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Modeling volatility changes in the 10-year Treasury

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Author Info

  • Covarrubias, Guillermo
  • Ewing, Bradley T.
  • Hein, Scott E.
  • Thompson, Mark A.

Abstract

This paper examines the daily volatility of changes in the 10-year Treasury note utilizing the iterated cumulative sums of squares algorithm [C. Inclan, G. Tiao, Use of cumulative sums of squares for retrospective detection of changes of variance, J. Am. Stat. Assoc. 89 (1994) 913–923]. The ICSS algorithm can detect regime shifts in the volatility of the interest rate changes. A general model allows for endogenously determined changes in variance while the more restrictive model forces the variance to follow the same process throughout the sample period. A comparison of the out-of-sample volatility forecasting performance of two competing models is made using asymmetric error measures. The asymmetric error statistics penalize models for under- or over-predicting volatility. The results shed light on the importance of ignoring volatility regime shifts when performing out-of-sample forecasts. The findings are important to financial market participants who require accurate forecasts of future volatility in order to implement and evaluate asset performance.

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Bibliographic Info

Article provided by Elsevier in its journal Physica A: Statistical Mechanics and its Applications.

Volume (Year): 369 (2006)
Issue (Month): 2 ()
Pages: 737-744

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Handle: RePEc:eee:phsmap:v:369:y:2006:i:2:p:737-744

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Web page: http://www.journals.elsevier.com/physica-a-statistical-mechpplications/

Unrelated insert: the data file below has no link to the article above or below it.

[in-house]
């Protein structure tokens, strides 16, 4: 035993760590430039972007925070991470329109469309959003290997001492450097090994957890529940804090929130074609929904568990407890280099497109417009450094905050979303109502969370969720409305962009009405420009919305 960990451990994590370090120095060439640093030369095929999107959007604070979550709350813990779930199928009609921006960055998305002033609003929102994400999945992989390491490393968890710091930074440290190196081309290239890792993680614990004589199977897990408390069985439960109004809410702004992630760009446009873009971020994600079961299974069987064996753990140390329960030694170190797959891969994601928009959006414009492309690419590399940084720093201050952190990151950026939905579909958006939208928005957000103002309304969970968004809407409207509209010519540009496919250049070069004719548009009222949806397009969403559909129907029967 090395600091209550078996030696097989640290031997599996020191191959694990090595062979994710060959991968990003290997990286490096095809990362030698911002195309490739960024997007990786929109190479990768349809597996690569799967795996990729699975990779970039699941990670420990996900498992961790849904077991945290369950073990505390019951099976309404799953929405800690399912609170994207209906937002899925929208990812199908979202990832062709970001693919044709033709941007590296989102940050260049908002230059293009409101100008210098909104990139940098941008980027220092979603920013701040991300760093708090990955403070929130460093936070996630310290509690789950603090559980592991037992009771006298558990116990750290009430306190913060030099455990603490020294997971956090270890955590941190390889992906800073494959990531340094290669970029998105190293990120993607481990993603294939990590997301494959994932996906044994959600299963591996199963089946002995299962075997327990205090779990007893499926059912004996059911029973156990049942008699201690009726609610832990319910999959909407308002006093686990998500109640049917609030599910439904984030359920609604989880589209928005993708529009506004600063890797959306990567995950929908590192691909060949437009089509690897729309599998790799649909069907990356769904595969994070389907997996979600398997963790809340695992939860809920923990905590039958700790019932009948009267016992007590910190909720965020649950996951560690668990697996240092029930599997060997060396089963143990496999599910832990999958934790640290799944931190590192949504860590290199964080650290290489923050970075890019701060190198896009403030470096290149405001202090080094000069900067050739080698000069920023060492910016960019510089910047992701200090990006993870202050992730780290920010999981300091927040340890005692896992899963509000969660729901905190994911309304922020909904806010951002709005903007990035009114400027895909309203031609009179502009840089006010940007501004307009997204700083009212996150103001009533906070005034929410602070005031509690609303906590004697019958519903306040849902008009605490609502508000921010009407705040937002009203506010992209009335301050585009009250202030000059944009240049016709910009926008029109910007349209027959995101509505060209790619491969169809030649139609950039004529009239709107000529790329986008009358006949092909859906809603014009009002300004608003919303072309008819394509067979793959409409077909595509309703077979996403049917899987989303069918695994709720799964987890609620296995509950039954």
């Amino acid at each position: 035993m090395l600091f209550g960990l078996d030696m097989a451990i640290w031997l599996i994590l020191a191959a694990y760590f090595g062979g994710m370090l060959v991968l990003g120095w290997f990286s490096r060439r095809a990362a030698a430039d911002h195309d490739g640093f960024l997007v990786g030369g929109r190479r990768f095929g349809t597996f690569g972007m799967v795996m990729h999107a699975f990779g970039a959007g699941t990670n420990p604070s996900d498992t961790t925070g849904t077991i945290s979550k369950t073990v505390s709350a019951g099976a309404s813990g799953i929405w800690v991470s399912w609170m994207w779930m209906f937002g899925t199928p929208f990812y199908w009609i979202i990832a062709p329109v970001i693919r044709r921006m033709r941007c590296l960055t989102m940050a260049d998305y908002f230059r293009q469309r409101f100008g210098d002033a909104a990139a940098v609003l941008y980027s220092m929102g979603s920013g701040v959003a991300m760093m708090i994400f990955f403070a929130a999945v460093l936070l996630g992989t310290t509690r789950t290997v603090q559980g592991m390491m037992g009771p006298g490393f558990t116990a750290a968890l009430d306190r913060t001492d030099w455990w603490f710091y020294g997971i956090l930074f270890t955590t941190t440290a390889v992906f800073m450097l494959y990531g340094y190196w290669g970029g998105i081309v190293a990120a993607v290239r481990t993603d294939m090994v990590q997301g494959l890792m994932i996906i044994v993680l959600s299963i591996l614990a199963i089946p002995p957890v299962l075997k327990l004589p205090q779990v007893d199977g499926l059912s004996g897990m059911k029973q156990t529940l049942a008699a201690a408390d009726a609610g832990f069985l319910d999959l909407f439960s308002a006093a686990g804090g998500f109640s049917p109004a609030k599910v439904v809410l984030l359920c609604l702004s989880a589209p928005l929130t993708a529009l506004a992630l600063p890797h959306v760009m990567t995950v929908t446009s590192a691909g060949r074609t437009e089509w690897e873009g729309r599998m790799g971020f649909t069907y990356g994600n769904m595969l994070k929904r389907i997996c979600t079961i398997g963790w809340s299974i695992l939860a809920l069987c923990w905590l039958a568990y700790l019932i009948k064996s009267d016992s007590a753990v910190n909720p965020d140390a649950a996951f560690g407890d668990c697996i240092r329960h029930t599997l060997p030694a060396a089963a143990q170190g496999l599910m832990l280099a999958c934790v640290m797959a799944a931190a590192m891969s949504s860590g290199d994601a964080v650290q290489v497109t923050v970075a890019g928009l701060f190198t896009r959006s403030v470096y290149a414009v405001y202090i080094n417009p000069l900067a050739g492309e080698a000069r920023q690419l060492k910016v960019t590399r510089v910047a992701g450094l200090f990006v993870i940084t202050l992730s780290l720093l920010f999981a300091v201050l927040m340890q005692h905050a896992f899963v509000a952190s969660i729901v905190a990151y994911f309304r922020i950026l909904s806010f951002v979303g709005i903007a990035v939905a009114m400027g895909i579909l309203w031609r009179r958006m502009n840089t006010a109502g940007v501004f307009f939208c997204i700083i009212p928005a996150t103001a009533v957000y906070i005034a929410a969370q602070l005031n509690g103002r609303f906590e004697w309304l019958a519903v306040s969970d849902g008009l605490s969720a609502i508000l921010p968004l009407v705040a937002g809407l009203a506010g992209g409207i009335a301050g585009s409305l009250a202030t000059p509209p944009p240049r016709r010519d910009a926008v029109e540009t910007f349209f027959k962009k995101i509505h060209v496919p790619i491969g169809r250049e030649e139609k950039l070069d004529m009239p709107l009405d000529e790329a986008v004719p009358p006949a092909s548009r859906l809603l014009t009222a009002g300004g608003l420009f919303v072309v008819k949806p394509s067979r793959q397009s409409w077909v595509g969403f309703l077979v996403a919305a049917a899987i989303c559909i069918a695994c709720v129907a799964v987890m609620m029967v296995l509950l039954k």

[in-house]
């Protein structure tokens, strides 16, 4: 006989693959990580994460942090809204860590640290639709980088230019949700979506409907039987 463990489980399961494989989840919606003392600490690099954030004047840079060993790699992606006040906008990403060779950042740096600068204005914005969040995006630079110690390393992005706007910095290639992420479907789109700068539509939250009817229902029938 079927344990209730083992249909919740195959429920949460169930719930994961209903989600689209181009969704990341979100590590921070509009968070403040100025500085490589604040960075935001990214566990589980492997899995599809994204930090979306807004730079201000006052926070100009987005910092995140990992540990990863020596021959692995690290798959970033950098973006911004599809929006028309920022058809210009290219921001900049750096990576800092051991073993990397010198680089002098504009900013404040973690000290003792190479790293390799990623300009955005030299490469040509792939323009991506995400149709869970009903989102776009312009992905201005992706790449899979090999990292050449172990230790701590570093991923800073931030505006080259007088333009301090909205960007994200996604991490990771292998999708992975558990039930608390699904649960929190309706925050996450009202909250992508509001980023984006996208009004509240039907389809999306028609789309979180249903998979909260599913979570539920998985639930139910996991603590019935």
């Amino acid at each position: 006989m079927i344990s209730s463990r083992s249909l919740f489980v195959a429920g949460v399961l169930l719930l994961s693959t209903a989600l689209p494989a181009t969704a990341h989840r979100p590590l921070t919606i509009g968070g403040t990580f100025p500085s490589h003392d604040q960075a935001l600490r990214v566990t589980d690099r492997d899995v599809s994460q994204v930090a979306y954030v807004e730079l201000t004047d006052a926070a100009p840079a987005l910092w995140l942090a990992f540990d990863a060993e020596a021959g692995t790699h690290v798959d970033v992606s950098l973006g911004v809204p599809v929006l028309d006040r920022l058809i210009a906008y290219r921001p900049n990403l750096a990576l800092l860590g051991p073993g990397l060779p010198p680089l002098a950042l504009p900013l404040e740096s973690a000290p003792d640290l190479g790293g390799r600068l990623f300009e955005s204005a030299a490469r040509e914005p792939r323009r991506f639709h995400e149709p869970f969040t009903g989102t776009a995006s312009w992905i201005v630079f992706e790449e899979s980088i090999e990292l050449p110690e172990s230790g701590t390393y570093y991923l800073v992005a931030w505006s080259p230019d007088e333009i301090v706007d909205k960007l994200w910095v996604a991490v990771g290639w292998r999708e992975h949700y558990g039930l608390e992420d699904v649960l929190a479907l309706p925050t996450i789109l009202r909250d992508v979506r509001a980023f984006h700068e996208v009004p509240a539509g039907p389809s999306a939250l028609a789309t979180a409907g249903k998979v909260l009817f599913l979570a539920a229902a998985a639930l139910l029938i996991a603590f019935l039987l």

Related research

Keywords: Forecasting; Volatility; Asymmetric forecast evaluation; Interest rate; Regime shifts;

References

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Citations

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Cited by:
  1. Kang, Sang Hoon & Cho, Hwan-Gue & Yoon, Seong-Min, 2009. "Modeling sudden volatility changes: Evidence from Japanese and Korean stock markets," Physica A: Statistical Mechanics and its Applications, Elsevier, vol. 388(17), pages 3543-3550.
  2. Ross, Gordon J., 2013. "Modelling financial volatility in the presence of abrupt changes," Physica A: Statistical Mechanics and its Applications, Elsevier, vol. 392(2), pages 350-360.
  3. Ewing, Bradley T. & Thompson, Mark A., 2008. "Industrial production, volatility, and the supply chain," International Journal of Production Economics, Elsevier, Elsevier, vol. 115(2), pages 553-558, October.
  4. Kang, Sang Hoon & Cheong, Chongcheul & Yoon, Seong-Min, 2011. "Structural changes and volatility transmission in crude oil markets," Physica A: Statistical Mechanics and its Applications, Elsevier, vol. 390(23), pages 4317-4324.
  5. Gordon J. Ross, 2012. "Modeling Financial Volatility in the Presence of Abrupt Changes," Papers 1212.6016, arXiv.org.
  6. Fernandez, Viviana, 2009. "The behavior of stock returns in the mining industry following the Iraq war," Research in International Business and Finance, Elsevier, Elsevier, vol. 23(3), pages 274-292, September.

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